Posted in Learning to Play Fiddle

Getting Technical

I’m rolling up on my 10th month anniversary of playing fiddle this Friday. I feel like I’ve made good progress the last few months, and have been practicing far more regularly. I’ve also been logging my daily practice and making a list of the tunes I’ve been playing.

But one thing I feel like I’m missing is the basic technical aspect of learning to play violin. I pick up tunes from whatever method site I’m using, and I learn to play the tune by watching the video. But when it comes to practicing the skill-building exercises that I hear other folks (who have teachers) work on, I don’t even know where to begin.

Since I don’t have a teacher nearby, I feel like there’s a lot of information I’m missing out on. Even if it leans more towards classical playing, I think things like scales and bowing exercises can create a strong foundation for the style I want to eventually work towards.

So I began to investigate my online options. A few months back, I ran across Violinspiration, which is a great YouTube channel with lots of free lessons and helpful videos. I signed up for the newsletter, and followed a few of the live classes provided by the instructor, Julia.

She also has an online violin academy, which requires a monthly sub. The cost is a bit more than some of the monthly fiddle sites out there, but if you look at it as it replacing the cost of weekly lessons, it may actually turn out to be a savings.

I did some research, and decided to go ahead and get put on the waiting list last week. Yes, the academy has a waiting list, though I’m not quite sure I understand how all that works. Through the weekend, I got emails that assured me that I was still on the list, and offered more information about what kind of features were provided with the subscription.

The more I read, the more I felt like this is the direction I needed to go to supplement my tune playing. So on Monday, when my invite officially came, I jumped on it quickly and joined the academy.

There’s a pretty active community within the academy, though it’s completely through their Facebook page – you can only join the group if you’re a paying member. I’m not much of a Facebook user, but I’ll deal with it because the group seems really supportive.

A sample of Beginner topics

The community there does things like host practice sprints, group events, daily questions and responses, and posts videos for feedback. You can also post videos to the academy website and Julia will respond directly in a video in reply. So if you’re having trouble with some aspect of a song or exercise, you can demonstrate, ask questions and get answers.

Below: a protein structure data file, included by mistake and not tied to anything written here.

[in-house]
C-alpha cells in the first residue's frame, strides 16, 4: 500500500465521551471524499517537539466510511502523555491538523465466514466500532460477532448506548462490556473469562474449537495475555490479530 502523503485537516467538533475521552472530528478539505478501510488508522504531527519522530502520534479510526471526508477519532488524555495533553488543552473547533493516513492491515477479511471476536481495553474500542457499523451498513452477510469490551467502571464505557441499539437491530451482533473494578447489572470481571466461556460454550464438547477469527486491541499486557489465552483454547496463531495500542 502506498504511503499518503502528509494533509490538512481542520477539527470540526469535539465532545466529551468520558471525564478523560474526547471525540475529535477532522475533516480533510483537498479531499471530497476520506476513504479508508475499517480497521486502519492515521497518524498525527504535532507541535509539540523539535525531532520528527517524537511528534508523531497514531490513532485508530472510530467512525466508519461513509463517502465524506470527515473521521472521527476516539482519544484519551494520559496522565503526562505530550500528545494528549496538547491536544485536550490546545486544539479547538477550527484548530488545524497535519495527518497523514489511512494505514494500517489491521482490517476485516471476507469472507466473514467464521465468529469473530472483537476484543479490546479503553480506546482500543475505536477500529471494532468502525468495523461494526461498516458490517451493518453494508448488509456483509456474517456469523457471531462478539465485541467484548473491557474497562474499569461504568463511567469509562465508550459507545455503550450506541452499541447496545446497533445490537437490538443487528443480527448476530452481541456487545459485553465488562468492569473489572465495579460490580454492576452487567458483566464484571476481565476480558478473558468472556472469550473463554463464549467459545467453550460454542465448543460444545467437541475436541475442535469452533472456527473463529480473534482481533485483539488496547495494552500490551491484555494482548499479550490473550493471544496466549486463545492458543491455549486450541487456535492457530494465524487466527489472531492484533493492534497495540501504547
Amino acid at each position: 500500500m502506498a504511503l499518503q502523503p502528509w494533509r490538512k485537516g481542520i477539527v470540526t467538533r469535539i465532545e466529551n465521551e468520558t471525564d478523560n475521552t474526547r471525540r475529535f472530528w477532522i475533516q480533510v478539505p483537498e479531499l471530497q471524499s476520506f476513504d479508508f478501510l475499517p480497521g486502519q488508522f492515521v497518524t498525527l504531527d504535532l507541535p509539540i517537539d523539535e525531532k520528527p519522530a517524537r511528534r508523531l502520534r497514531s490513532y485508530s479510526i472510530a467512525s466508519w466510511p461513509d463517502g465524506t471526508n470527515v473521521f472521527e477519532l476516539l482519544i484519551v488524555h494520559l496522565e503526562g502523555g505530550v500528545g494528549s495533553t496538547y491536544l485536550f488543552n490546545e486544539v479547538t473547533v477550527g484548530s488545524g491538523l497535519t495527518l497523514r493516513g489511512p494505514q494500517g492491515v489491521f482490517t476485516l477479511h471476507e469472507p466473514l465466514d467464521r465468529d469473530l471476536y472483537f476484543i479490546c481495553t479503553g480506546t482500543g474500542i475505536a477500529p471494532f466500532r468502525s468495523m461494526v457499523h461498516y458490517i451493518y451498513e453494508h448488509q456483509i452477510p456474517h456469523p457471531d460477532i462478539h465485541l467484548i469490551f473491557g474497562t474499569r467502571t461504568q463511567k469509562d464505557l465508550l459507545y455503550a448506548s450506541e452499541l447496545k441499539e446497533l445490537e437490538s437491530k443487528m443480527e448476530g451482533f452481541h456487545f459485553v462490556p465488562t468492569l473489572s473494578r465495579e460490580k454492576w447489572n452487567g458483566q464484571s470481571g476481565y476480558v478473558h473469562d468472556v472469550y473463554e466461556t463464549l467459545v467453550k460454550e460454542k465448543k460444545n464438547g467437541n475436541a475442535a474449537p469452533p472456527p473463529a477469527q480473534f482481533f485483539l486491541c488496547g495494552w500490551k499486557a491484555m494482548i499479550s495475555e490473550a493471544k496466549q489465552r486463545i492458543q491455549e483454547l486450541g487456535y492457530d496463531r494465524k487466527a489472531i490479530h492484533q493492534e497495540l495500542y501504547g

For someone like me, I think this preferable to even online weekly classes. I’d be worried about not having the time to fit classes in my week, not to mention I’m camera shy. So being able to work up to making a video for feedback is more my pace. It also feels better because I see many other students doing it!

The most important thing is the curriculum. As you can see to the right, most of the beginner stuff focuses on things like scales, exercises and arpeggios. Yes, these are very basic things, but these are things I don’t do currently. I think having these examples will help me understand better what I need to practice.

Every course comes with a workbook – including standard notation for the exercises – and a practice plan in PDF format.

Learning Levels

Courses are broken into difficulty levels, and new courses are added over time. While I should have probably started with the Beginner level, I decided to start from the very first video and go through the Basics section first.

This covered things like bow hold, holding the violin, playing open notes, and playing the first scale. I wanted to see how Julia approached these things – for example, her bow hold technique is a bit different from others I’ve followed, so I’m seeing if I can adapt to her style and if it improves anything for me.

I’ve already started using some of her bow strengthening exercises every day, and working on some of the bowing patterns she introduced early on. While this is all very basic stuff, I still feel this was a lot of what I was missing when I’m just going straight to playing tunes.

I hope to finish working through the Basic section by this weekend, maybe sooner, and start picking up the scales and exercises for the Beginner section along side my holiday tunes. I wish I’d known about this method back when I was first beginning last year. I think I would have really done well with this as my introduction into the technical side of playing. I guess it’s never too late, though!

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Author:

I'm a technical writer by day, gaming gal by night. I have a wide array of gaming interests, though I most often blog about MMOs, RPGs, and Nintendo fanstuffs. Like what you just read? Check out my Webcomic and Fantasy Fiction projects! https://aywren.com/fantasy-fiction-webcomics/

2 thoughts on “Getting Technical

    1. Thanks and will do! It’s really hard to see how much content she has up there until you’re in the member’s section. So far, I’ve been pretty impressed.

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